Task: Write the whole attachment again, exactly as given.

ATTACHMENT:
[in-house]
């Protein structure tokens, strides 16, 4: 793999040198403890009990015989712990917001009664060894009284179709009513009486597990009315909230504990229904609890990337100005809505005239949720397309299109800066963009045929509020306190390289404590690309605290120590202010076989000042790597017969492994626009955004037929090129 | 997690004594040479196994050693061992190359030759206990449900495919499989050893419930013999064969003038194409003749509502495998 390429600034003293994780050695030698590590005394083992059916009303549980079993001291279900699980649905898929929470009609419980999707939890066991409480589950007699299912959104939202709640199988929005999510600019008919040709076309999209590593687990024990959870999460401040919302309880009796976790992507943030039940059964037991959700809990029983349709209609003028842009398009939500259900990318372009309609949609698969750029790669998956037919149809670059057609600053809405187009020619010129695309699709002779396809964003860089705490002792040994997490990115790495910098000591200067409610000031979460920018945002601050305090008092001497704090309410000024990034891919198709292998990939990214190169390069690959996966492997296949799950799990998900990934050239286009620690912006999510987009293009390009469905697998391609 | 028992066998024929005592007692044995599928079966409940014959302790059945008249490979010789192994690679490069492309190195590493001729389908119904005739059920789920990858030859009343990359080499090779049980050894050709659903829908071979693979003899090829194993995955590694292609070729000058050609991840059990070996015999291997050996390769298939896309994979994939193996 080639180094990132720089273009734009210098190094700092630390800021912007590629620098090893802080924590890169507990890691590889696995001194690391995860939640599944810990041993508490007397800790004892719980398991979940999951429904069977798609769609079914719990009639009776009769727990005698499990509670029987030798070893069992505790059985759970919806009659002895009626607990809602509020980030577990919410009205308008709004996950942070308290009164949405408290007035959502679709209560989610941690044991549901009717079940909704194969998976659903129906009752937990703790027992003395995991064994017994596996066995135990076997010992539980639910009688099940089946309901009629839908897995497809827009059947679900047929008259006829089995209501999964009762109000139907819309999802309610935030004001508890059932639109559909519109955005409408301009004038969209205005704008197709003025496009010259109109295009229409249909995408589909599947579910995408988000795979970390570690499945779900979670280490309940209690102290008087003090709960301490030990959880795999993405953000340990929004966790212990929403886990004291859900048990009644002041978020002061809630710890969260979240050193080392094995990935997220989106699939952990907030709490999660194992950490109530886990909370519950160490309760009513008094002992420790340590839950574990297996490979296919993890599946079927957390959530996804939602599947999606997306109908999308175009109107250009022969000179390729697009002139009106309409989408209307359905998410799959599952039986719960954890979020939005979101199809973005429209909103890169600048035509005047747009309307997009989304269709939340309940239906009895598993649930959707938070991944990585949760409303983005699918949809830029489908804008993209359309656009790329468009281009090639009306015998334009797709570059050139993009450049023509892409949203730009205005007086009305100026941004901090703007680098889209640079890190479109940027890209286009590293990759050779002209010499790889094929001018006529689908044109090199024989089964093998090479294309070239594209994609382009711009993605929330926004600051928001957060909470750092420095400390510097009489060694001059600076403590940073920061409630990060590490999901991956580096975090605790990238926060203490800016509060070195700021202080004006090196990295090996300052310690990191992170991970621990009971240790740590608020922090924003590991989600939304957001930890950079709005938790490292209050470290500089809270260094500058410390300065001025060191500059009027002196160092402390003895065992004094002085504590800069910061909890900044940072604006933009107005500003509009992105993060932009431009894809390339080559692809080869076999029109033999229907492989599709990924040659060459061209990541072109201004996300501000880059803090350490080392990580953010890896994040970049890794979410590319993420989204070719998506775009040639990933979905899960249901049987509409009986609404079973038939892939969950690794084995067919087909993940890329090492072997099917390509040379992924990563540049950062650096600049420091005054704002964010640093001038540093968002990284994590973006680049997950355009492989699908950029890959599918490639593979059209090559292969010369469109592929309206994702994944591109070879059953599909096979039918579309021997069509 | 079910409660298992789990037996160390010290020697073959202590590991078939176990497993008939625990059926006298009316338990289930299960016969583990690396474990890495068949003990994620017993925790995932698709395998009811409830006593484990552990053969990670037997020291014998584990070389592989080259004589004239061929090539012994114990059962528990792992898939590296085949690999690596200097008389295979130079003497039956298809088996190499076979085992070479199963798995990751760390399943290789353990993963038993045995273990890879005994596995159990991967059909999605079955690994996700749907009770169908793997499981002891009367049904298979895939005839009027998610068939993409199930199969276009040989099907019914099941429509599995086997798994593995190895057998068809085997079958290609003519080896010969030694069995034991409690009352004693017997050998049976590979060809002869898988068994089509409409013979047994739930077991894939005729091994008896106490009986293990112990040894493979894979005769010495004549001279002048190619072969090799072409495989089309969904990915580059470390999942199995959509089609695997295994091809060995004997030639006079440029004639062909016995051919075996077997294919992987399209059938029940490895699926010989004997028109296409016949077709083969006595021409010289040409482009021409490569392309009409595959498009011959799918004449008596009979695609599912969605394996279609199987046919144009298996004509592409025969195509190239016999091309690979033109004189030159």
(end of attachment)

[in-house]
């Protein structure tokens, strides 16, 4: 793999040198403890009990015989712990917001009664060894009284179709009513009486597990009315909230504990229904609890990337100005809505005239949720397309299109800066963009045929509020306190390289404590690309605290120590202010076989000042790597017969492994626009955004037929090129 | 997690004594040479196994050693061992190359030759206990449900495919499989050893419930013999064969003038194409003749509502495998 390429600034003293994780050695030698590590005394083992059916009303549980079993001291279900699980649905898929929470009609419980999707939890066991409480589950007699299912959104939202709640199988929005999510600019008919040709076309999209590593687990024990959870999460401040919302309880009796976790992507943030039940059964037991959700809990029983349709209609003028842009398009939500259900990318372009309609949609698969750029790669998956037919149809670059057609600053809405187009020619010129695309699709002779396809964003860089705490002792040994997490990115790495910098000591200067409610000031979460920018945002601050305090008092001497704090309410000024990034891919198709292998990939990214190169390069690959996966492997296949799950799990998900990934050239286009620690912006999510987009293009390009469905697998391609 | 028992066998024929005592007692044995599928079966409940014959302790059945008249490979010789192994690679490069492309190195590493001729389908119904005739059920789920990858030859009343990359080499090779049980050894050709659903829908071979693979003899090829194993995955590694292609070729000058050609991840059990070996015999291997050996390769298939896309994979994939193996 080639180094990132720089273009734009210098190094700092630390800021912007590629620098090893802080924590890169507990890691590889696995001194690391995860939640599944810990041993508490007397800790004892719980398991979940999951429904069977798609769609079914719990009639009776009769727990005698499990509670029987030798070893069992505790059985759970919806009659002895009626607990809602509020980030577990919410009205308008709004996950942070308290009164949405408290007035959502679709209560989610941690044991549901009717079940909704194969998976659903129906009752937990703790027992003395995991064994017994596996066995135990076997010992539980639910009688099940089946309901009629839908897995497809827009059947679900047929008259006829089995209501999964009762109000139907819309999802309610935030004001508890059932639109559909519109955005409408301009004038969209205005704008197709003025496009010259109109295009229409249909995408589909599947579910995408988000795979970390570690499945779900979670280490309940209690102290008087003090709960301490030990959880795999993405953000340990929004966790212990929403886990004291859900048990009644002041978020002061809630710890969260979240050193080392094995990935997220989106699939952990907030709490999660194992950490109530886990909370519950160490309760009513008094002992420790340590839950574990297996490979296919993890599946079927957390959530996804939602599947999606997306109908999308175009109107250009022969000179390729697009002139009106309409989408209307359905998410799959599952039986719960954890979020939005979101199809973005429209909103890169600048035509005047747009309307997009989304269709939340309940239906009895598993649930959707938070991944990585949760409303983005699918949809830029489908804008993209359309656009790329468009281009090639009306015998334009797709570059050139993009450049023509892409949203730009205005007086009305100026941004901090703007680098889209640079890190479109940027890209286009590293990759050779002209010499790889094929001018006529689908044109090199024989089964093998090479294309070239594209994609382009711009993605929330926004600051928001957060909470750092420095400390510097009489060694001059600076403590940073920061409630990060590490999901991956580096975090605790990238926060203490800016509060070195700021202080004006090196990295090996300052310690990191992170991970621990009971240790740590608020922090924003590991989600939304957001930890950079709005938790490292209050470290500089809270260094500058410390300065001025060191500059009027002196160092402390003895065992004094002085504590800069910061909890900044940072604006933009107005500003509009992105993060932009431009894809390339080559692809080869076999029109033999229907492989599709990924040659060459061209990541072109201004996300501000880059803090350490080392990580953010890896994040970049890794979410590319993420989204070719998506775009040639990933979905899960249901049987509409009986609404079973038939892939969950690794084995067919087909993940890329090492072997099917390509040379992924990563540049950062650096600049420091005054704002964010640093001038540093968002990284994590973006680049997950355009492989699908950029890959599918490639593979059209090559292969010369469109592929309206994702994944591109070879059953599909096979039918579309021997069509 | 079910409660298992789990037996160390010290020697073959202590590991078939176990497993008939625990059926006298009316338990289930299960016969583990690396474990890495068949003990994620017993925790995932698709395998009811409830006593484990552990053969990670037997020291014998584990070389592989080259004589004239061929090539012994114990059962528990792992898939590296085949690999690596200097008389295979130079003497039956298809088996190499076979085992070479199963798995990751760390399943290789353990993963038993045995273990890879005994596995159990991967059909999605079955690994996700749907009770169908793997499981002891009367049904298979895939005839009027998610068939993409199930199969276009040989099907019914099941429509599995086997798994593995190895057998068809085997079958290609003519080896010969030694069995034991409690009352004693017997050998049976590979060809002869898988068994089509409409013979047994739930077991894939005729091994008896106490009986293990112990040894493979894979005769010495004549001279002048190619072969090799072409495989089309969904990915580059470390999942199995959509089609695997295994091809060995004997030639006079440029004639062909016995051919075996077997294919992987399209059938029940490895699926010989004997028109296409016949077709083969006595021409010289040409482009021409490569392309009409595959498009011959799918004449008596009979695609599912969605394996279609199987046919144009298996004509592409025969195509190239016999091309690979033109004189030159």